Last fall’s reports of the near-collapse of the banking system notwithstanding, the nation’s farm banks increased their lending to farmers in 2008, according to the ABA Center for Agricultural & Rural Banking Farm Bank Performance Report.

In 2008, the report said, the U.S. banking industry held $123.5 billion in farm loans, an 8% increase over the $114.2 billion in 2007. The 2008 figure for farm banks represents more than 50% of the total farm credit outstanding in the U.S., according to the American Bankers Association’s Center.

The total also included $69.1 billion in small farm loans of which $26 billion was invested in “very small farm loans.” ABA Center officials said they consider a small farm loan as being one for $500,000 or less. A micro-small farm loan is $100,000 or less. The number of small farm loans in 2008 surpassed 1.2 million with the great majority – almost 1 million – under $100,000.

“Banks continue to meet the credit needs of agriculture, especially for small farms,” says John Blanchfield, director of the Center for Agricultural & Rural Banking.

Blanchfield says farm bank deposits increased 6.9% from $197 billion in 2007 to $211 billion in 2008. The number of full-time employees at farm banks increased 2.3% from 71,303 in 2007 to 72,942 in 2008. A farm bank is defined by ABA as a FDIC-insured bank with assets less than $1 billion whose ratio of domestic farm loans to total domestic loans is greater than or equal to 14.2% in 2008.

“Thanks to the banking industry, rural Americans, especially the owners of small farms, are finding plenty of opportunities to finance their farms, ranches, businesses and homes,” Blanchfield says. “Banks provide the broadest array of financial products and services to guarantee that rural Americans have access credit when they need it.”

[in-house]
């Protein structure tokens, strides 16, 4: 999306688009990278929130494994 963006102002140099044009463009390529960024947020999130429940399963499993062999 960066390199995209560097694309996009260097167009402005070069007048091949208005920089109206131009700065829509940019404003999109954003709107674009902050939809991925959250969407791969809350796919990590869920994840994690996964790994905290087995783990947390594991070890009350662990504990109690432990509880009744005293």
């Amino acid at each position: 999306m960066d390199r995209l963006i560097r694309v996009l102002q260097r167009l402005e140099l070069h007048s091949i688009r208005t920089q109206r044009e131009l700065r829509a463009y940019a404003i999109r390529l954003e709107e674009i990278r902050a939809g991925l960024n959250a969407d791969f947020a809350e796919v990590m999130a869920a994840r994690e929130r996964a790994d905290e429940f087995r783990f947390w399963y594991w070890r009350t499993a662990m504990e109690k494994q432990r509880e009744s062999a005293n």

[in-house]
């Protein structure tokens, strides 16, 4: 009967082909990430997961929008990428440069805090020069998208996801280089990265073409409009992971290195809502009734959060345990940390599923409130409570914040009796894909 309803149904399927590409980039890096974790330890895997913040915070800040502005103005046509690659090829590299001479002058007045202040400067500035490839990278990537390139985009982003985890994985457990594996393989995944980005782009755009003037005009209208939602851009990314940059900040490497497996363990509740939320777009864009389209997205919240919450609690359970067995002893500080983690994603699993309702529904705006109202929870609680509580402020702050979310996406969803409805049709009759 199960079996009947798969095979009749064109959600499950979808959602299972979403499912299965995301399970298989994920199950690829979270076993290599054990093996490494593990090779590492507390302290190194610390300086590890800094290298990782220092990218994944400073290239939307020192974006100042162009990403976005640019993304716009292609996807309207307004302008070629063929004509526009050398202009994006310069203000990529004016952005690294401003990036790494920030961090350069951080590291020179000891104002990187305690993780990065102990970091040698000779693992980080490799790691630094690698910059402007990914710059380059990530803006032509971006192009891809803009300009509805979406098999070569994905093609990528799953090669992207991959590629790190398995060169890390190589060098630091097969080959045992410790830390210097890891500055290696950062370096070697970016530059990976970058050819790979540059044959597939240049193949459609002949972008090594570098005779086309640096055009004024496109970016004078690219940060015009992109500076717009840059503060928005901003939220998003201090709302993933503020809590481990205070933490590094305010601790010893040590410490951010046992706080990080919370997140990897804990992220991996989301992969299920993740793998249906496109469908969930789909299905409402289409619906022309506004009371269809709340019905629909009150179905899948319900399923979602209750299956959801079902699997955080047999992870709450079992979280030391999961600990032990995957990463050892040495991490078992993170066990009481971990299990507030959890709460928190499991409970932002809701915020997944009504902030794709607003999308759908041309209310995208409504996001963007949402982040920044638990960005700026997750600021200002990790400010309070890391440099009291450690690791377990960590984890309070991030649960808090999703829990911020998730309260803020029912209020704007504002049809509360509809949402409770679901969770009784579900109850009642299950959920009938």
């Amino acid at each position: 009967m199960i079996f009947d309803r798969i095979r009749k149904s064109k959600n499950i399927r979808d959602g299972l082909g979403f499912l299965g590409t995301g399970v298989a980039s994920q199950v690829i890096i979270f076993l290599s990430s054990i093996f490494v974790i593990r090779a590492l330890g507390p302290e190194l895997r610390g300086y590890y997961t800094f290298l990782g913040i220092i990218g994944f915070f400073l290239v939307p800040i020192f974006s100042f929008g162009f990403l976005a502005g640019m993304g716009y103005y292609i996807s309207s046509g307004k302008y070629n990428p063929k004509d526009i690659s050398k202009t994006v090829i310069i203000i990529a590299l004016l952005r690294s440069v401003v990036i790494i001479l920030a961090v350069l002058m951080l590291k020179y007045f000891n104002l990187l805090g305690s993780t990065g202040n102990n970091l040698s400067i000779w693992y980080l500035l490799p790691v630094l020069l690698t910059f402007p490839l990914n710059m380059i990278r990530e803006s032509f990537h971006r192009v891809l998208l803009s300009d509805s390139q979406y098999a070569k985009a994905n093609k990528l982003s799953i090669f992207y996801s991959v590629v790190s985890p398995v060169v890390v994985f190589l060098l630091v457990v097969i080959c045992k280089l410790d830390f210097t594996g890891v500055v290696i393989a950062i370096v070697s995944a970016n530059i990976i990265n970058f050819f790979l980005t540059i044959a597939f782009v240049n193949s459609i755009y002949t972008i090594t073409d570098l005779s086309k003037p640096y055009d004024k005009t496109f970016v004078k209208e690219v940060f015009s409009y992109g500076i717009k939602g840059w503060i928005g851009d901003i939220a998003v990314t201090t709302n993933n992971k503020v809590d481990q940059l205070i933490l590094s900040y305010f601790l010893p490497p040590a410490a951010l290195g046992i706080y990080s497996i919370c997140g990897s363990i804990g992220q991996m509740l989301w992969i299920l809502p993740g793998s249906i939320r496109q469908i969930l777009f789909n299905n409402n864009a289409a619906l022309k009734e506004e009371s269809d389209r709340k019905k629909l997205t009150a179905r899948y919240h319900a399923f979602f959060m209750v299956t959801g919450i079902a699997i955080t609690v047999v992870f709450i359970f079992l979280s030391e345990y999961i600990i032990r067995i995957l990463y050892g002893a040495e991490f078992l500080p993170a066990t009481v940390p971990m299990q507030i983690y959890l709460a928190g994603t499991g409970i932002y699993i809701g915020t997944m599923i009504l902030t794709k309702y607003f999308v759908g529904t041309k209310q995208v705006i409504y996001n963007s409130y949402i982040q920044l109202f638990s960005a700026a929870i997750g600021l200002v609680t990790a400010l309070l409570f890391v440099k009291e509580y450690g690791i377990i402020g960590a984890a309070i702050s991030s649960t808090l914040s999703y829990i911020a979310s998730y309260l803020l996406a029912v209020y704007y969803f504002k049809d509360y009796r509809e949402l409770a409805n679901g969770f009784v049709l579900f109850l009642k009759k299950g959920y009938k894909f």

The study, which analyzed the performance of 2,247 farm banks in the U.S., found:

  • Total loans at farm banks grew 8.2% to $170 billion from $151.7 billion in 2007.
  • Farm banks hold $9.8 billion in loans $100,000 or smaller to small farmers and an additional $11.6 billion in loans between $100,000 and $250,000.
  • The 2,247 farm banks held approximately $258.6 billion in assets in 2008, up 7.9% from 2007.
  • Farm bank income, before taxes, totaled $3 billion, which was 10.3% lower than in 2007. In 2007, it was $3.4 billion.

Blanchfield says the Center arrived at its definitions of small and very small by making some assumption about farm size.

“If we assume that a farmer has enough collateral to borrow $500,000, and the bank that makes the loan has a loan to value policy of say, 60%, then we can make an educated guess that the asset base of the entity doing the borrowing is around $825,000,” he says.

“Using Iowa State University’s (ISU) excellent report on farm land values for Iowa for 2008, we could project that in Iowa, the farm would be around 184 acres ($825,000 divided by $4,468 price/acre). If the loan were collateralized by non-real estate assets, it would be harder to try to come up with a farm size.

On micro-small farm loans of less than $100,000: “Again using ISU’s land value survey, the asset base of the borrowing farmer would be around $160,000 – this would be a farm of approximately 36 acres. Or, if the farmer was financing brood cows at $1,200 apiece, the total herd financed would be around 83 head.”